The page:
How To Write Alt Text and Image Descriptions for the Visually Impaired


How to write alt text and image descriptions for the visually impaired. Making your website and social media accessible to people with blindness and low vision
28.10.2022 - 09:49
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If someone went on your website or profile with their eyes closed, would they still be able to find their way around? As more and more people develop vision impairments, they turn to assistive technology in order to access content. By adding alt text and image descriptions, barriers are lifted and more people can access your content. Read on to learn more about how to write alt text and image descriptions.

What is alt text?

Alt text tells people what is in an image, such as text or basic essential details. If an image fails to load, alt text will display in its place. Search engines also index alt text information and consider it a factor when determining search engine ratings. So knowing how to write alt text is a very important skill!

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What is an image description?

An image description gives more details than alt text and allows someone to learn more about what is in an image that goes beyond alt text. Alt text gives the user the most important information while image descriptions provide further detail. For example, alt text tells someone that there’s a puddle on the floor, and image description tells someone that the puddle on the floor is in the middle of the floor and it’s orange juice.

How it helps people with vision impairments

People with vision impairments such as low vision and blindness may use screen readers in order to access the internet, or just have trouble distinguishing images. Screen readers will read the alt text out loud, as well as image descriptions, depending on what settings the user has enabled. Alt text and image descriptions can provide essential information such as text, links, and image details.

Length of text

A picture may be worth a thousand words, but there’s no reason to write them all out and leave the user waiting for the descriptions to end. It is strongly recommended that alt text be 125 characters or less to ensure compatibility for popular screen readers. Image descriptions can be longer, but I recommend keeping them the length of a tweet, or about 280 characters.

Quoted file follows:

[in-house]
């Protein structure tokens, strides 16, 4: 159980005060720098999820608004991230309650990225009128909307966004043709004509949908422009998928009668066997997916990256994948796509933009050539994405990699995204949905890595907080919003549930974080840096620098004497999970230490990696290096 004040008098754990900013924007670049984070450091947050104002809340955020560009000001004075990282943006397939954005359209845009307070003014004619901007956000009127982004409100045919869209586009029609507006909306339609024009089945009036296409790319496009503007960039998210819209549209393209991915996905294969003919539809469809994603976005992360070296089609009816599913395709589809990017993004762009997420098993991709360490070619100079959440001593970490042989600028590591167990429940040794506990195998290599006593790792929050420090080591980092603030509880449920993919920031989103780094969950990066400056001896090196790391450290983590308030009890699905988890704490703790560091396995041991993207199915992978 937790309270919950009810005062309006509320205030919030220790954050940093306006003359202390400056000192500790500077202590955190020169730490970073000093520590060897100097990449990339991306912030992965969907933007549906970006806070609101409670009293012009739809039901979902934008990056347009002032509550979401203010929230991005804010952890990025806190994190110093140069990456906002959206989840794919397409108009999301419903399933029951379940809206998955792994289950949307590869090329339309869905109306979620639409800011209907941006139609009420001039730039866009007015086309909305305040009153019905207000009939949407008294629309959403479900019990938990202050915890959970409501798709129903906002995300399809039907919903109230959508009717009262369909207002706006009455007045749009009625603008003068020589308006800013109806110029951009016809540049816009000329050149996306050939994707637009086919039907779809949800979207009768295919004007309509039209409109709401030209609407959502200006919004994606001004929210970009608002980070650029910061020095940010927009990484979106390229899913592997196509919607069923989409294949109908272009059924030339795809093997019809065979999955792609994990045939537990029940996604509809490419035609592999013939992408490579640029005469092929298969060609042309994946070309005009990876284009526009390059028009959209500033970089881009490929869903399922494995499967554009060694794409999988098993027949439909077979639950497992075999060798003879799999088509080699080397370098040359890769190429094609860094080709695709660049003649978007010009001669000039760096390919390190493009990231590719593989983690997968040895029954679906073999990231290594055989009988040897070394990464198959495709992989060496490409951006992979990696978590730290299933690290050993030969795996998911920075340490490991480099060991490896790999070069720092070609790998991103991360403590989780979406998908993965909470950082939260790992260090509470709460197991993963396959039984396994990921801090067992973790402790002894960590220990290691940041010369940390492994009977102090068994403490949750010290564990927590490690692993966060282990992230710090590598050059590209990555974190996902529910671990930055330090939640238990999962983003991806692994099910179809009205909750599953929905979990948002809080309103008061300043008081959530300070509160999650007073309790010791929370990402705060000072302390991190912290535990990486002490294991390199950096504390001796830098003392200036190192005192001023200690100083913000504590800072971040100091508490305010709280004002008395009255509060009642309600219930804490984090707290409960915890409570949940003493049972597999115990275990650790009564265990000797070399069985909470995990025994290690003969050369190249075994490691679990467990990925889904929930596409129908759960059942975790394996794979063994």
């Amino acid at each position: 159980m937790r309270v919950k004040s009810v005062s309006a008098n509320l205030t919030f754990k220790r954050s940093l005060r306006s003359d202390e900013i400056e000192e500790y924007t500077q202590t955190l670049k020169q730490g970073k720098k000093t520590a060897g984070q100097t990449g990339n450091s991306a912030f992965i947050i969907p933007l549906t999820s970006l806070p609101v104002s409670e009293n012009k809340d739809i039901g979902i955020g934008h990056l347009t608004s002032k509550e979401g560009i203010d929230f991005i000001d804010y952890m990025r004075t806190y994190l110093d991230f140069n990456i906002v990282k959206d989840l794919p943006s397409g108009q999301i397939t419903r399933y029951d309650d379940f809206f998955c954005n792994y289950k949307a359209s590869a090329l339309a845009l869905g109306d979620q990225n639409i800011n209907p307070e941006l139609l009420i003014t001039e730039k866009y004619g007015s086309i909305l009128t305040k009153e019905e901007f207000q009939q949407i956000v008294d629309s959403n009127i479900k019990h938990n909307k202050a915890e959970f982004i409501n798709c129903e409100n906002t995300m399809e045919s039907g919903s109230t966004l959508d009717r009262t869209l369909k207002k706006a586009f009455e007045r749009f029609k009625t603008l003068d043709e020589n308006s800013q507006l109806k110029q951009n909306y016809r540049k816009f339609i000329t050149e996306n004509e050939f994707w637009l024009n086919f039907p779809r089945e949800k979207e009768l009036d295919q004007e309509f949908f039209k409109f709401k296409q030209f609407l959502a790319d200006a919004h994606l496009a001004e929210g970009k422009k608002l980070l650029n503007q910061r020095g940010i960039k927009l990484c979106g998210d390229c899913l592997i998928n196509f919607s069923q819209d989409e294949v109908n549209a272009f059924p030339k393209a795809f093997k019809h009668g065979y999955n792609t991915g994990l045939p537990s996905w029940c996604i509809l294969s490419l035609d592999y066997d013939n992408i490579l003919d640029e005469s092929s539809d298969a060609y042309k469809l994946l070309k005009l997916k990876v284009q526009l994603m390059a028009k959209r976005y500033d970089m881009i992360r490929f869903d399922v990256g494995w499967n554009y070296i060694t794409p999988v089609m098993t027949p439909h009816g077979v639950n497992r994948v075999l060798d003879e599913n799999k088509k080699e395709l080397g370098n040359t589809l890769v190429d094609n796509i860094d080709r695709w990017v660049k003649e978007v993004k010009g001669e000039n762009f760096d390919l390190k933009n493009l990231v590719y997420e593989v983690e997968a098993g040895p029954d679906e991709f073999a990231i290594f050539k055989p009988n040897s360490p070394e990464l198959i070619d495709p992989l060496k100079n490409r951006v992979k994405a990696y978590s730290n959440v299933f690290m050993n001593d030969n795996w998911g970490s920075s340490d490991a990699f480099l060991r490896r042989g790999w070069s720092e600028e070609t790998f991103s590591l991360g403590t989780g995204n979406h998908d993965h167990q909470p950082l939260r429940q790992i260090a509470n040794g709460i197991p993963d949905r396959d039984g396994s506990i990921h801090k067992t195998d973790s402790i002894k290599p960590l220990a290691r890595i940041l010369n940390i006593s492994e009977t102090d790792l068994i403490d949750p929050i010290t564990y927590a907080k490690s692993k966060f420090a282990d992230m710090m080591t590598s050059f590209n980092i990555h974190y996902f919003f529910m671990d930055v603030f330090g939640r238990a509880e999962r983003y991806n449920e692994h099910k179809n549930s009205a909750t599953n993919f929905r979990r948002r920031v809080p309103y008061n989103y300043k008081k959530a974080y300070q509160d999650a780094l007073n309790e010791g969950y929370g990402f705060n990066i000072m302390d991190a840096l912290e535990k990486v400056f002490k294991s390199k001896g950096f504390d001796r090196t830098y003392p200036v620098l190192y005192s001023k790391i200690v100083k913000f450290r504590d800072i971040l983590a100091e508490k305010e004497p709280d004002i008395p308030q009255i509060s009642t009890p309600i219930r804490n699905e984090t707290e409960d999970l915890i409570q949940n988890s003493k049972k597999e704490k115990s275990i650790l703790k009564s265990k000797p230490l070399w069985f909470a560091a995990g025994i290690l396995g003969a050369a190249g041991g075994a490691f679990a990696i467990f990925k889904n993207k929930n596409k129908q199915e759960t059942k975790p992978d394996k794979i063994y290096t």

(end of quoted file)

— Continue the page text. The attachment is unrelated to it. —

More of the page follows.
Write out text in image

If an image has text in it, make sure to write out the image text verbatim as alt text. Use proper spelling, capitalization, spacing, and grammar too- if someone is pinning the image to Pinterest, the alt text is what will display as the image description. Alt text is also useful for images with decorative text that may be difficult to see, like a signature or logo.

Features of image to describe

When composing image descriptions, it may seem difficult to decide what to include. Here are features that can be included in image descriptions- write about these when applicable:

  • Placement of objects in image
  • Image style (painting, graph)
  • Colors
  • Names of people
  • Clothes (if they are an important detail)
  • Animals
  • Placement of text
  • Emotions, such as smiling
  • Surroundings

What not to describe

Likewise, there are some things that should be left out of image descriptions. These include:

  • Descriptions of colors- no need to describe what red looks like
  • Obvious details such as someone having two eyes, a nose, and a mouth
  • Details that are not the focus of the picture
  • Overly poetic or detailed descriptions
  • Emoji
  • Multiple punctuation marks

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A note on automatic alt text

Automatic alt text is being integrated into different websites. While this is an awesome feature, it isn’t always the most accurate. For example, automatic alt text once interpreted a picture of my brother standing outside as being a picture of a car. It never hurts to double check alt text and make sure that both the computer and humans are in agreement as to what is in the picture.

Using null alt text

There are times where using alt text or image descriptions is pointless. Decorative images that have nothing to do with the website content, such as shapes or patterns, do not need alt text or image descriptions, and neither do blank images. I still recommend typing “null” as alt text for decorative images as opposed to leaving it blank.

Where to use it

Alt text can and should be used in a variety of settings. Bloggers and webmasters can add alt text to images on their websites. Twitter users can add alt text from the settings menu. Instagram users can add alt text when editing or before posting an image. And of course, alt text should be added when creating content Microsoft Office.

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With these tips, users can create alt text and image descriptions that help people with vision impairments and make their content more inclusive and accessible.

How to write alt text and image descriptions for the visually impaired. Making your website and social media accessible to people with blindness and low vision